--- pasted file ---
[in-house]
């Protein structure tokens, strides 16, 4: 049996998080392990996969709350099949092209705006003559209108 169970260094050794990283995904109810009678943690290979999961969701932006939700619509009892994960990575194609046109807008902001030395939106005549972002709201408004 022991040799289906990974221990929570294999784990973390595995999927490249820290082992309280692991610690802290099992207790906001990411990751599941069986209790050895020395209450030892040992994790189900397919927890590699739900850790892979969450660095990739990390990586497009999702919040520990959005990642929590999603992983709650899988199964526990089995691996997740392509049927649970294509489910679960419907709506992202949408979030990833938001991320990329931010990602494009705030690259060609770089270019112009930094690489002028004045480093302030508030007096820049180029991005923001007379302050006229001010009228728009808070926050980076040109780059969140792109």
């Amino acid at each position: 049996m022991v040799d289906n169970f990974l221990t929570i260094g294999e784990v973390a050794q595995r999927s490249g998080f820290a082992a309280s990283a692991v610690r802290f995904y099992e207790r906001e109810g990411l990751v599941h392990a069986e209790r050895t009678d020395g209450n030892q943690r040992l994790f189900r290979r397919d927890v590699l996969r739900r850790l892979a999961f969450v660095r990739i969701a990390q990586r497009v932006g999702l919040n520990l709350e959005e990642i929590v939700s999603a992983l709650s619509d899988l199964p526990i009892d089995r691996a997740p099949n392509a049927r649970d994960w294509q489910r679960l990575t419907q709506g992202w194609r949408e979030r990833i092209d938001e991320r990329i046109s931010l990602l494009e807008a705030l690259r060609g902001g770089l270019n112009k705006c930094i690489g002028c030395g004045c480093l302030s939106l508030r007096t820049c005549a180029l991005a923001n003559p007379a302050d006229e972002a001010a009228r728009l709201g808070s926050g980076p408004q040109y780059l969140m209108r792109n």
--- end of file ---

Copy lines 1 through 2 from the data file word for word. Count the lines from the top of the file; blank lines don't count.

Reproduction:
[in-house]
């Protein structure tokens, strides 16, 4: 049996998080392990996969709350099949092209705006003559209108 169970260094050794990283995904109810009678943690290979999961969701932006939700619509009892994960990575194609046109807008902001030395939106005549972002709201408004 022991040799289906990974221990929570294999784990973390595995999927490249820290082992309280692991610690802290099992207790906001990411990751599941069986209790050895020395209450030892040992994790189900397919927890590699739900850790892979969450660095990739990390990586497009999702919040520990959005990642929590999603992983709650899988199964526990089995691996997740392509049927649970294509489910679960419907709506992202949408979030990833938001991320990329931010990602494009705030690259060609770089270019112009930094690489002028004045480093302030508030007096820049180029991005923001007379302050006229001010009228728009808070926050980076040109780059969140792109």